Luxe also said that the staff had an all-staff training recently where she led a lengthy discussion on harassment policies, understanding privilege, and microaggressions, and went through some role-play scenarios of how to recognize and deal with situations, and is still planning a training session with the Rape Crisis Center in Madison for all staff and anyone else who is interested.
The root of the issue
For Dombroe, these are steps in the right direction, but they wonder whether these changes will really address the issue that ultimately led to their harassment that night—the fact that the harasser was in the club in the first place. Making people feel comfortable is important, Dombroe says, but what about making sure people like the harasser feel unwelcome?
“What sent a mental flag into the situation for me is the experience I had during the performance is very reflective of every other very shitty experience I’ve ever had at Plan B,” Dombroe says. “It’s a very similar situation. It also reflects the experience of a lot of other queer-identifying people who had gone to Plan B, had a shitty experience and then never went back. It’s part of a reason there is an informal boycott of Prism, because of those experiences of going [to Plan B], getting shouted down, or having some middle-aged white man get in your face because he doesn’t like you.”
Dombroe also thing added that steps like the training with the Rape Crisis Center should be prerequisite to opening up a club geared to marginalized folks, rather than something that happens after the club opens.
“One might argue it’s morally irresponsible to welcome LGBTQ+ folks through your door unless what’s inside is informed by genuine efforts to develop an authentically safer space,” Dombroe says. “I still have questions about what’s inside this particular box, Prism, not just about what’s written on the label.”
When asked what measures the club was taking to get rid of problem patrons and whatever problem culture lingers from Plan B, Luxe responded: “I guess my response is that everybody is welcome, bad behavior is not. Only time and training will make the necessary changes to the vibe and atmosphere of the place. Change doesn’t happen overnight but it is happening. Patrons feel it and so does our staff. We are truly committed to creating an inclusive space and are taking the needed steps to do that.”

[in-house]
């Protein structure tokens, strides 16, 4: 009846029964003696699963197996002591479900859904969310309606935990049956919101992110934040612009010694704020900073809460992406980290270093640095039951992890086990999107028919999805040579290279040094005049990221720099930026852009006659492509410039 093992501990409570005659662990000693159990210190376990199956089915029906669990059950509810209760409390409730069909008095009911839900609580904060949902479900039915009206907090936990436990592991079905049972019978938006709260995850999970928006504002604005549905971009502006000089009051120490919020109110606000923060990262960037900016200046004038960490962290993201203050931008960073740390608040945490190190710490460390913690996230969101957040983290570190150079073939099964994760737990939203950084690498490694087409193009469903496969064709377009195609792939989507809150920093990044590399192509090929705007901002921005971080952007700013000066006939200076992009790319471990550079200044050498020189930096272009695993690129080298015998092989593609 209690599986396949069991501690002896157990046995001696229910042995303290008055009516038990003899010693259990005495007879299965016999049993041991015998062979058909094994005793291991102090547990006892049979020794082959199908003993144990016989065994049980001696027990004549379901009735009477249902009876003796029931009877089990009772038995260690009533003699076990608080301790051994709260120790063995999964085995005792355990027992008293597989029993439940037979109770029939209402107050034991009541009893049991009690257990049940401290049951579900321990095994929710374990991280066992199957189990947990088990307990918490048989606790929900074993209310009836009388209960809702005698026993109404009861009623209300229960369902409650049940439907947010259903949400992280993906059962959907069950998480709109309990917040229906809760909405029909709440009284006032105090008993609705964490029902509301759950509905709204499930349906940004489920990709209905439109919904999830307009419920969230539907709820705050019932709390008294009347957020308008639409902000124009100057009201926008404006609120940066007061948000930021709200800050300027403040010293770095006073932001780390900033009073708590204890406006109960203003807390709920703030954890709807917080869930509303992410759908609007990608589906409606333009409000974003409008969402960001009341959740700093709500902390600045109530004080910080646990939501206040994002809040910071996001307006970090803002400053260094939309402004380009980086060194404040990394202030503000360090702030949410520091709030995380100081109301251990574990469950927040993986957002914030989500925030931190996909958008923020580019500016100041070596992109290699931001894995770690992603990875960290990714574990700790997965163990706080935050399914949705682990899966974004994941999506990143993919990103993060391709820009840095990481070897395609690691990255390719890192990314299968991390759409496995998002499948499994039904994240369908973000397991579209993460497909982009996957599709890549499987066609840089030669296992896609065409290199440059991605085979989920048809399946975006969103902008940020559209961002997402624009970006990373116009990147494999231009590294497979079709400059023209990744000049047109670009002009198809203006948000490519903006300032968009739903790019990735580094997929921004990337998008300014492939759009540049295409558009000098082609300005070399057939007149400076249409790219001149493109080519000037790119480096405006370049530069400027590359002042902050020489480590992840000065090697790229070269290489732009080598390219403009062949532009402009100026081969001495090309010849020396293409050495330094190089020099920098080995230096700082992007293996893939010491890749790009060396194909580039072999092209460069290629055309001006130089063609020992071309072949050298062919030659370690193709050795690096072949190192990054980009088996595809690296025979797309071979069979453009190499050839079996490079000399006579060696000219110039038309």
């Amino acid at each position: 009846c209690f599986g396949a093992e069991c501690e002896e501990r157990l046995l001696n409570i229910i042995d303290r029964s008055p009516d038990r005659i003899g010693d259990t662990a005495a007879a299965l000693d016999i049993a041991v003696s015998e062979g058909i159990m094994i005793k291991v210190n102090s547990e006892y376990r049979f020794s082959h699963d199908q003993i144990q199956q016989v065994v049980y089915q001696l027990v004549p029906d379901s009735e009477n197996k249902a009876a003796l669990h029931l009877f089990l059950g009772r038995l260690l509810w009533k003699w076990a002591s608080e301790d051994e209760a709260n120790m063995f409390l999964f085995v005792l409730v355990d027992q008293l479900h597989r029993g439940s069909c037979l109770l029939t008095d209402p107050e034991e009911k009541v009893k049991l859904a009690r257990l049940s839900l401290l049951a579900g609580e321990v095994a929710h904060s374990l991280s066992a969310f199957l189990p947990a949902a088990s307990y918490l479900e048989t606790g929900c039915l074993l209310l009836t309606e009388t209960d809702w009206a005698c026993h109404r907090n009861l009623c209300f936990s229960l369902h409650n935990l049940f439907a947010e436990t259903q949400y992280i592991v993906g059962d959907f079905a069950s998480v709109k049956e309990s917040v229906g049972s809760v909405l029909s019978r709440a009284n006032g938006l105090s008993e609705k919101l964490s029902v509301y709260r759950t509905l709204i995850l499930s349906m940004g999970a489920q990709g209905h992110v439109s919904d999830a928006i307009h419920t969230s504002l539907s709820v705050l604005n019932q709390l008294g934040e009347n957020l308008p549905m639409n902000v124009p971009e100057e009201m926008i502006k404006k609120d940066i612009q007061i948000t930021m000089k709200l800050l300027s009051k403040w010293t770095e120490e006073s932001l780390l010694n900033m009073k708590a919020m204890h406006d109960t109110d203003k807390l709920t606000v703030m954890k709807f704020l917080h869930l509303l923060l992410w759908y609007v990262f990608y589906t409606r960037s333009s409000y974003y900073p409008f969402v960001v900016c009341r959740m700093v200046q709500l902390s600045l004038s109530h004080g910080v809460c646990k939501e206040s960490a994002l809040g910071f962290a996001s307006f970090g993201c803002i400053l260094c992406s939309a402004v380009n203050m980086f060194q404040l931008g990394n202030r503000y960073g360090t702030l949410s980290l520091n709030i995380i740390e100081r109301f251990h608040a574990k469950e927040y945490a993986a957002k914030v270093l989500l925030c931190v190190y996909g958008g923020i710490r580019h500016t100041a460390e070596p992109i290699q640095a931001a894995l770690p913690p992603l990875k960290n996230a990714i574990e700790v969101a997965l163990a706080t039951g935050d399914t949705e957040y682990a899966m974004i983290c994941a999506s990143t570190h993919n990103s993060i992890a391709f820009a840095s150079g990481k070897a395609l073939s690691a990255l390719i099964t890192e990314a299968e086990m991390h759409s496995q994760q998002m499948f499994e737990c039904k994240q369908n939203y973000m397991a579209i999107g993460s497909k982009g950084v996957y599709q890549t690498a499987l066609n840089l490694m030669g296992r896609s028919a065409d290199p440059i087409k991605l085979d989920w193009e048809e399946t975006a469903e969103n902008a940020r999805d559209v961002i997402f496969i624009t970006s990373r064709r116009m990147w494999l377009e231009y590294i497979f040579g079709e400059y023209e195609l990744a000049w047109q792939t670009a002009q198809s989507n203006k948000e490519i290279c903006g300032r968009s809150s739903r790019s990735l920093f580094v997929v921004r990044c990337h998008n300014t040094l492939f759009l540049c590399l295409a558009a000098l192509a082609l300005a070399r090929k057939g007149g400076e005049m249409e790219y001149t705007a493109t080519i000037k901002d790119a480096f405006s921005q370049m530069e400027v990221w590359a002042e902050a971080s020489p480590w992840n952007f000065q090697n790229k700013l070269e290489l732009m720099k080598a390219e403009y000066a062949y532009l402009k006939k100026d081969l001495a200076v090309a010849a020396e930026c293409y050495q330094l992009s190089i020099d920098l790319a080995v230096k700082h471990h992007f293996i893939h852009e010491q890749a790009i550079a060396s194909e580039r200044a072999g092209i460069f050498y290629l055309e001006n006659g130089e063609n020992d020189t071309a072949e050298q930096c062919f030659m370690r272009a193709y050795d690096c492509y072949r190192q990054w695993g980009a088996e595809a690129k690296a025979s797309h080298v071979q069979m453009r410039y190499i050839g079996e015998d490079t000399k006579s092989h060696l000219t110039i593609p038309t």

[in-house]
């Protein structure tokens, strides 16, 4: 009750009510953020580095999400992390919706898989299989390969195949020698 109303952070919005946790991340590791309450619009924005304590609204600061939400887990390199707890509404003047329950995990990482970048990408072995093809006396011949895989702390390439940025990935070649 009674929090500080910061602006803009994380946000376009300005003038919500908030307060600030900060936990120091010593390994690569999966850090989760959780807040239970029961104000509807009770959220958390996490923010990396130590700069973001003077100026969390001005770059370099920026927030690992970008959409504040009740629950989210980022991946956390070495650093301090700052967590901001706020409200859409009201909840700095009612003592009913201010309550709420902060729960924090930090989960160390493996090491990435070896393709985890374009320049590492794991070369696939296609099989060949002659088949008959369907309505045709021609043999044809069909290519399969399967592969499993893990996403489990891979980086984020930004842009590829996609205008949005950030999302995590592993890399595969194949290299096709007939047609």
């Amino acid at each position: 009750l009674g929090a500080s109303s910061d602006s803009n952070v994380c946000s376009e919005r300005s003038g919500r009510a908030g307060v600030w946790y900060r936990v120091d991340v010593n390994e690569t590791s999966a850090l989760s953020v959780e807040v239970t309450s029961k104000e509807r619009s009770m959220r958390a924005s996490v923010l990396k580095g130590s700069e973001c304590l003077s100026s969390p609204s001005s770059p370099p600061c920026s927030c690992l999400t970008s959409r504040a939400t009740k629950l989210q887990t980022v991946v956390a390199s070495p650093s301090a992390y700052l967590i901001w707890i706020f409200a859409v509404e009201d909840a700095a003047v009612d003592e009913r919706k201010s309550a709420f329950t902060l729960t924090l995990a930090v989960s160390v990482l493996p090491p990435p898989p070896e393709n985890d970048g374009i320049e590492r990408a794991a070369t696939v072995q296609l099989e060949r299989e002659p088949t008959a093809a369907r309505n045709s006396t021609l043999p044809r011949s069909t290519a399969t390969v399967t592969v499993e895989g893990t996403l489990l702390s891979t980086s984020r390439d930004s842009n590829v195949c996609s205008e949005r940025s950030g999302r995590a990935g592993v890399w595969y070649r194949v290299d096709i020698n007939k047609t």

When a reporter asked Sabatini if he would include measures like shaming or banning patrons who were found to have assaulted or harassed other patrons, he said, “That’s been happening since when I ran Plan B…If it’s determined that this person is not acting in accordance with our values, then yeah, they’re going to be asked to leave and not come back.” He noted that the club has previously taken advantage of the City of Madison’s “Unruly Patron” ordinance, which allows bars to formally ban someone for six months, with help from police, if they have “engaged in violent, abusive, indecent, profane, boisterous, unreasonably loud or otherwise disorderly conduct.”
Mills says that to create a safer space, Prism needs to not just get rid of the problem patrons from the Plan B days, but also empower patrons to look after each other and hold others accountable. She says Marquez succeeded in doing that during the Inferno years.
“It takes a community,” Mills says. “[Relying on security or staff only] is like relying on cops to solve all our problems. That’s not tenable. It’is just a much better, more holistic approach to have everybody be a part of this…I want people to just want it to be a nice experience for everyone so that we can go out and make community, make connections and feel welcome and supported.”
Sabatini also says he doesn’t want to discount Dombroe’s experience, but insists that it was just one incident in what he sees as an otherwise successful turnaround. He argues that people who were previously turned off by their experiences at Plan B have started coming back in the Prism era. He adds that Prism has taken steps to improve security and educate staff, and to have owners be an active presence in the club’s day-to-day operations. But he acknowledges that there’s still work to be done.
“I know that it’s going to take time to regain trust,” Sabatini says.